David Bourget (Western Ontario)
David Chalmers (ANU, NYU)
Rafael De Clercq
Ezio Di Nucci
Jack Alan Reynolds
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Informational ontologies more and more envelop the natural sciences. The growth of communication technologies and social networking characterize our age. Instead of seeing our world solely as matter in motion, as did Democritus, we now imagine living in a world composed of flowing information. Bits of information have since replaced atoms of matter, and the space-time movement of bits is now called communication. This work is partly a criticism of the materialism and idealism that gave birth to today’s worldview, and especially a criticism of the concepts of communication and information as they arise in science and language. Not that I have any interest in proving these concepts false; I agree that each is useful in its domain. Rather, these criticisms may open one up to a less confined communication that is not bounded by science or language but perfuses each. This communication nourishes the paradoxical connection between separated things.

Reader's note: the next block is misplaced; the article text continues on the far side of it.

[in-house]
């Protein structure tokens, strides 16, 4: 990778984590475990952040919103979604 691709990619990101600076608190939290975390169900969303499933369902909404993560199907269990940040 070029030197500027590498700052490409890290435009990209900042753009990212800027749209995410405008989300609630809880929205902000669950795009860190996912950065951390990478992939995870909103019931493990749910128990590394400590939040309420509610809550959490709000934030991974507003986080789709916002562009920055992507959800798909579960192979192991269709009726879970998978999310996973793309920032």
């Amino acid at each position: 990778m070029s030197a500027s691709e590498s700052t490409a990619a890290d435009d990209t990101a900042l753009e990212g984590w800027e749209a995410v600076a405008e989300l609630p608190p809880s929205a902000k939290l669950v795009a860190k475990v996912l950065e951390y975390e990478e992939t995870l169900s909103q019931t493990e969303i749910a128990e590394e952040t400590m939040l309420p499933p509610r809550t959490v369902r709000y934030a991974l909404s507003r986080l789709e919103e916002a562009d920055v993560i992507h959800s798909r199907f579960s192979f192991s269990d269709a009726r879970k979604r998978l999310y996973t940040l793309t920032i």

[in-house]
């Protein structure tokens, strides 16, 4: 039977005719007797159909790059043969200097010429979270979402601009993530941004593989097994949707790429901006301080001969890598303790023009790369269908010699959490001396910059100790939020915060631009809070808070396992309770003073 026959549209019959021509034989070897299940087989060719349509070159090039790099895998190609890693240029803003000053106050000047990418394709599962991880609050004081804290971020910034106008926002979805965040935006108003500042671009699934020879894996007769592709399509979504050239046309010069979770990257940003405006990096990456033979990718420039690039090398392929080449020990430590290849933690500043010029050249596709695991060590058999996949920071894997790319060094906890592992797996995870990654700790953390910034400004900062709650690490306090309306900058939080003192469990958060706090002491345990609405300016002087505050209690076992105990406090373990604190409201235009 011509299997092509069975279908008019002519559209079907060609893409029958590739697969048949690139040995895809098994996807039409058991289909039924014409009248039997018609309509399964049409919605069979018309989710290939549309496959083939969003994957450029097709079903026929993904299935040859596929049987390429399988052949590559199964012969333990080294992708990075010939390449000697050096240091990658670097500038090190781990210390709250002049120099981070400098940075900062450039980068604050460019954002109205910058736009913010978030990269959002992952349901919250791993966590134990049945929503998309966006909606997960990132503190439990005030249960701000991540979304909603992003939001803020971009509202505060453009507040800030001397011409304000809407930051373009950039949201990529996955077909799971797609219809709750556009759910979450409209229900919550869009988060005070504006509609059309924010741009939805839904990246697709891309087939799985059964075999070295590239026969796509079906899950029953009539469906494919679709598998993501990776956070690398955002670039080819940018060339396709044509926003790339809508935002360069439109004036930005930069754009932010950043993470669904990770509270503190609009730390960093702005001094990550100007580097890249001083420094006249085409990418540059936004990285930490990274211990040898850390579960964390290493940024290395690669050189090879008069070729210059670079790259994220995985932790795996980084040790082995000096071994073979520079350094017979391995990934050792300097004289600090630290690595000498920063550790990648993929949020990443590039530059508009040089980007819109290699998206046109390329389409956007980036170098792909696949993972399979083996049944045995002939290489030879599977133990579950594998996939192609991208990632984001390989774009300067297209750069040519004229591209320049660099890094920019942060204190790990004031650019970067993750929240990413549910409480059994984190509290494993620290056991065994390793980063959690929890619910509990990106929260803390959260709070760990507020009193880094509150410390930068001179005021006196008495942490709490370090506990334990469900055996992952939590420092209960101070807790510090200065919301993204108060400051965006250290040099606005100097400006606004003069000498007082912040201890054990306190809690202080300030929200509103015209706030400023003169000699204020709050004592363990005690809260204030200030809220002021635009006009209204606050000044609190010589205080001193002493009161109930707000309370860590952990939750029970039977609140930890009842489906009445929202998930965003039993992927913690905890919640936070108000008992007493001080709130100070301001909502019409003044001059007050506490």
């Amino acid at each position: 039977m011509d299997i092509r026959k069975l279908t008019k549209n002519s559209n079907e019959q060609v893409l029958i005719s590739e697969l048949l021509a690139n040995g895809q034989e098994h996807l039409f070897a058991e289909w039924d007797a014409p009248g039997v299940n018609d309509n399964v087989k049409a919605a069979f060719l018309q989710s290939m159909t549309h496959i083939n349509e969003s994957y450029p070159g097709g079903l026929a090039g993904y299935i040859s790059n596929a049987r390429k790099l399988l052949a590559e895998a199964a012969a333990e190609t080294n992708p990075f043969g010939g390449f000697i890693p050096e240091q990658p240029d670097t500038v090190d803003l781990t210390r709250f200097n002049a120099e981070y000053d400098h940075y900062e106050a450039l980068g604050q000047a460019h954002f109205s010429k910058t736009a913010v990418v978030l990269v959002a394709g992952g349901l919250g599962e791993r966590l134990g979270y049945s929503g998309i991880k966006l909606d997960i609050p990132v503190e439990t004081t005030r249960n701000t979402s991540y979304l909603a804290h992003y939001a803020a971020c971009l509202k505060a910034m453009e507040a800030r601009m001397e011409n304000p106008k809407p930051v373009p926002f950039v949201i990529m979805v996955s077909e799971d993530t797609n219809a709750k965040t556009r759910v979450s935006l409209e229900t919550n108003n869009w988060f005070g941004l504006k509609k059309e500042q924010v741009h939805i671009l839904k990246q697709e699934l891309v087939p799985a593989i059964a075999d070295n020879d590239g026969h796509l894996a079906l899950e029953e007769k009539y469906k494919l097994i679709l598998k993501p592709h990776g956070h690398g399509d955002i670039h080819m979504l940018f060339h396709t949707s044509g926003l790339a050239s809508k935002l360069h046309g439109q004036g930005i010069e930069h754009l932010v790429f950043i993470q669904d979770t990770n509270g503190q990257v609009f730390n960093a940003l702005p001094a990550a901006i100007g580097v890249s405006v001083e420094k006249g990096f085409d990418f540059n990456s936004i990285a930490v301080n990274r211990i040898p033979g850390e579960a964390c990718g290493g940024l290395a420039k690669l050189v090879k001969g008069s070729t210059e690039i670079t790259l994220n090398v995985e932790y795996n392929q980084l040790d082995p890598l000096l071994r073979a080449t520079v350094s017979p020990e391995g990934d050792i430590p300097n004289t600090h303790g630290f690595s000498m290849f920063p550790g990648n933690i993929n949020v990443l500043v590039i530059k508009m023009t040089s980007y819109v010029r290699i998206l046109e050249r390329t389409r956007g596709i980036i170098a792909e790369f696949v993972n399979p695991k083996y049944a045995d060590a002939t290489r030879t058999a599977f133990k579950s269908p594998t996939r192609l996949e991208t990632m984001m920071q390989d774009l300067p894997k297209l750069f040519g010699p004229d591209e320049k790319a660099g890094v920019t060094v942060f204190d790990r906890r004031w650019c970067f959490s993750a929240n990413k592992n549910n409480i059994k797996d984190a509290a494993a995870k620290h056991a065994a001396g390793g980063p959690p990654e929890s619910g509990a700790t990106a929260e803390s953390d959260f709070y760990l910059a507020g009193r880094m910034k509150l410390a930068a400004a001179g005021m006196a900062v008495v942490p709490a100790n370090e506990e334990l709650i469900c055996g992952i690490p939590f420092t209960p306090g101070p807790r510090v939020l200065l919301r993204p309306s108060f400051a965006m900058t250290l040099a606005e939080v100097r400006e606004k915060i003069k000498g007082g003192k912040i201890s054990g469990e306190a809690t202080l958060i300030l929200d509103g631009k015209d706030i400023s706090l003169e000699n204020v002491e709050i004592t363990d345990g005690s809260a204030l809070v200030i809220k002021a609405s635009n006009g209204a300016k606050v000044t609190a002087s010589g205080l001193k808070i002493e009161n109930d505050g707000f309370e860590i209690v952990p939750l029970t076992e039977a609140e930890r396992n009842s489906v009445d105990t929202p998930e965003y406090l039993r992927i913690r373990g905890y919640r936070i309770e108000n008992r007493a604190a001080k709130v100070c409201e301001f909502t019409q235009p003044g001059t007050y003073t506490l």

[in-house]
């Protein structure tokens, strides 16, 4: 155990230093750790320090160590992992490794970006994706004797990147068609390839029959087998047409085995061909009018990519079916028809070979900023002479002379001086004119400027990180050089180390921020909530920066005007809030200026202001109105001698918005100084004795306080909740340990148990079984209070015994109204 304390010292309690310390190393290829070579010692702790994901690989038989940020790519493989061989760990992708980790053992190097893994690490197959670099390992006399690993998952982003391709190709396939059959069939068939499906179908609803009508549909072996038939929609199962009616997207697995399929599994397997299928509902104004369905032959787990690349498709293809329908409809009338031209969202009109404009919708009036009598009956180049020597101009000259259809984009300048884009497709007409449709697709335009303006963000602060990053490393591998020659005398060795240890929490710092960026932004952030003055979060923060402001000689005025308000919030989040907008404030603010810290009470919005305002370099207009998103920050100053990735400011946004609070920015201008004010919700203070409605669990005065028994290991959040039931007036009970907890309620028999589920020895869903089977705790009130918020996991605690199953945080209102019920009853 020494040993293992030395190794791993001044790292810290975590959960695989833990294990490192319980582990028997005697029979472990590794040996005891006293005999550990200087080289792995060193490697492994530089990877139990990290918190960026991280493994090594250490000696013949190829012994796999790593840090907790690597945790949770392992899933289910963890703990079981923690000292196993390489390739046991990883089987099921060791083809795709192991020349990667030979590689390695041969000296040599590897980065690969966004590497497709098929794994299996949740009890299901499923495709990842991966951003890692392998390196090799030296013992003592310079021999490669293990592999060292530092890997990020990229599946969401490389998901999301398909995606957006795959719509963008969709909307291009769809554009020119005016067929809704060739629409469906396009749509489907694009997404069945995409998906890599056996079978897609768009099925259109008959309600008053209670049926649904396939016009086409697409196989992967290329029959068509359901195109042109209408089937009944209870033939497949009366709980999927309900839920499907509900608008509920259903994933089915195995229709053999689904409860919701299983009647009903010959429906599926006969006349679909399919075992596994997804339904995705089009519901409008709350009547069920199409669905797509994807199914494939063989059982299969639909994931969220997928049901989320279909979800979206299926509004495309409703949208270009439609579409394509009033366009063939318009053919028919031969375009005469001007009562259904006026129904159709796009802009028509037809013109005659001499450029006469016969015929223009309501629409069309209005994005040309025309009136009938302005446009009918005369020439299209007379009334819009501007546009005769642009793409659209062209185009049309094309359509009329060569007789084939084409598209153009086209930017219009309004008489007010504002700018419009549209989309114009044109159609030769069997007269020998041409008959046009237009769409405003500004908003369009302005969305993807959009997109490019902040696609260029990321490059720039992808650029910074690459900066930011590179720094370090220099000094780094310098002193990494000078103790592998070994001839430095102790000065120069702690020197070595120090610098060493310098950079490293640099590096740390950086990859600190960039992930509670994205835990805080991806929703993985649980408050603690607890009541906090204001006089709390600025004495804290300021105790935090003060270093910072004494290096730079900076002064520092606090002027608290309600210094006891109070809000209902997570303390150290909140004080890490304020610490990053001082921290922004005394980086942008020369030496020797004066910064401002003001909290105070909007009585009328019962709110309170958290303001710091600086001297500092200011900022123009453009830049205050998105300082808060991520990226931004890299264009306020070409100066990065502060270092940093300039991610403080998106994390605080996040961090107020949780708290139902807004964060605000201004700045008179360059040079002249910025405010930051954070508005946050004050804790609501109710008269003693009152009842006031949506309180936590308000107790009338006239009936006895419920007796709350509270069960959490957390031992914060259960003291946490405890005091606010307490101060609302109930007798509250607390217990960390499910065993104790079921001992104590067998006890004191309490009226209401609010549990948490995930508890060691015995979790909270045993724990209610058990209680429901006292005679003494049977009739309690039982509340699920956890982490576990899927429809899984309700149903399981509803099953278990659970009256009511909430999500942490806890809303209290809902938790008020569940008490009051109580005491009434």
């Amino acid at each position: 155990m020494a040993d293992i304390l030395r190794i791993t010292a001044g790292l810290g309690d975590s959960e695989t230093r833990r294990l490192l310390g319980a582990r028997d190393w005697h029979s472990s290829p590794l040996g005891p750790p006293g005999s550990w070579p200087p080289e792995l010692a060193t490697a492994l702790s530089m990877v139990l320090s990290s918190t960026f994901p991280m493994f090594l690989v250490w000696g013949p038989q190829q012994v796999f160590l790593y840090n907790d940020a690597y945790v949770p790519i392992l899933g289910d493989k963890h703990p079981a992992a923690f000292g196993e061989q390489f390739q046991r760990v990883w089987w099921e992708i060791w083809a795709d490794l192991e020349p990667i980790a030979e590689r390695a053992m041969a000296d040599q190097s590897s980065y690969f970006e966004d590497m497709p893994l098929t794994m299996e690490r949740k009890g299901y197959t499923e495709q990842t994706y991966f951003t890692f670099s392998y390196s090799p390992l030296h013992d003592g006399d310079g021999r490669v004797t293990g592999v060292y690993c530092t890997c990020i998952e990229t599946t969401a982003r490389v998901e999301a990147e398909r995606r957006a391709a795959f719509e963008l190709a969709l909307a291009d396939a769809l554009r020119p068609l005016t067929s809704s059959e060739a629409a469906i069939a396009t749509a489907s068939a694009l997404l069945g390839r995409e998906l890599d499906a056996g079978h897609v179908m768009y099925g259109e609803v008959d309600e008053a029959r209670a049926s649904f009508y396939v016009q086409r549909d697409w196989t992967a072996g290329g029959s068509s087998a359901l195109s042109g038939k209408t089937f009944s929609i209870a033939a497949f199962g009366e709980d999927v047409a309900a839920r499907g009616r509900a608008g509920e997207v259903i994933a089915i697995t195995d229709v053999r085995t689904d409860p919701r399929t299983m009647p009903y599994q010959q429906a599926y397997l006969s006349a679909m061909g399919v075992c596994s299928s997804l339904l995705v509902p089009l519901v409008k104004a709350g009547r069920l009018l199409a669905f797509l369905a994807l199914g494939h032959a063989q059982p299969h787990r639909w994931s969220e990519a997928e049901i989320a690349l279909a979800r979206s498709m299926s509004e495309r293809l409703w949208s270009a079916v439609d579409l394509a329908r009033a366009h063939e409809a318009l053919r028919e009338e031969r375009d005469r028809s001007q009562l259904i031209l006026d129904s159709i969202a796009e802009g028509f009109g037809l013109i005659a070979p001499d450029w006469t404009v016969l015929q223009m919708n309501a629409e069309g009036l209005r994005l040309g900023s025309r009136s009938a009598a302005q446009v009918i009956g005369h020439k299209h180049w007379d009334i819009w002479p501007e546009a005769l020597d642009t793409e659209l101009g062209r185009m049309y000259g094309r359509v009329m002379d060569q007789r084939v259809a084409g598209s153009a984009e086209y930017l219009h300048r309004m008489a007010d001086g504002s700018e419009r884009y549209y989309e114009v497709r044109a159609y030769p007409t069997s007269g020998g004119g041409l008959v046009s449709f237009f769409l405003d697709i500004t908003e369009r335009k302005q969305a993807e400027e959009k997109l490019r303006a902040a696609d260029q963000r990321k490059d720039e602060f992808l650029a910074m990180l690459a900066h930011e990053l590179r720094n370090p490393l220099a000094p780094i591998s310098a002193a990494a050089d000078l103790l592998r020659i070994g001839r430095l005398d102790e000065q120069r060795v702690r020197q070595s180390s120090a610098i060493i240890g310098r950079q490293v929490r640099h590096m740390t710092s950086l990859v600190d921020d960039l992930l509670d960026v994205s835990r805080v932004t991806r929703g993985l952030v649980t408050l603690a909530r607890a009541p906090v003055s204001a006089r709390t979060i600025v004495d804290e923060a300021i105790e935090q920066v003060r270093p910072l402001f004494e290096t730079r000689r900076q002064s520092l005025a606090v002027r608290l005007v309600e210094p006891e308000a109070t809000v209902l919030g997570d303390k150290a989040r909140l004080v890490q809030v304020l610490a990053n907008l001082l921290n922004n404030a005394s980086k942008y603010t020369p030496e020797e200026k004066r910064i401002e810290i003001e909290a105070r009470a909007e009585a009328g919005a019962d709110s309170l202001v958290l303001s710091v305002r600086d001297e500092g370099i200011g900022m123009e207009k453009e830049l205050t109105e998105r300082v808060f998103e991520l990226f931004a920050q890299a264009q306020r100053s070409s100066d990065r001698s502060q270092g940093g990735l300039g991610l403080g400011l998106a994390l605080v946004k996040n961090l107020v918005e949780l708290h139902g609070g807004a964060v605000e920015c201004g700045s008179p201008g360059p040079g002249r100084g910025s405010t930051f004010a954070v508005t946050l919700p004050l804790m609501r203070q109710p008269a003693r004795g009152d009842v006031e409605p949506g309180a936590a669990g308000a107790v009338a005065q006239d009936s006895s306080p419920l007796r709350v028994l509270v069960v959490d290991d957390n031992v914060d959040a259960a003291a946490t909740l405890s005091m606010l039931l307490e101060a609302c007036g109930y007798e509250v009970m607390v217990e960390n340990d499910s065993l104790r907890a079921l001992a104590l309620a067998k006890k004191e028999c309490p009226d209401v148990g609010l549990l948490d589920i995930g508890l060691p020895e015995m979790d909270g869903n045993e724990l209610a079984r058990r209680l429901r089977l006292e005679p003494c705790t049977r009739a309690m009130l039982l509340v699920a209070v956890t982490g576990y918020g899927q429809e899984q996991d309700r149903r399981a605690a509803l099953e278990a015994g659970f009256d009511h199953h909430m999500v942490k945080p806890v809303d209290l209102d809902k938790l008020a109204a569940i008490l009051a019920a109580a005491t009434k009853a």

|Keywords||Attention Communication Metaphysics Ontology Newness Information|
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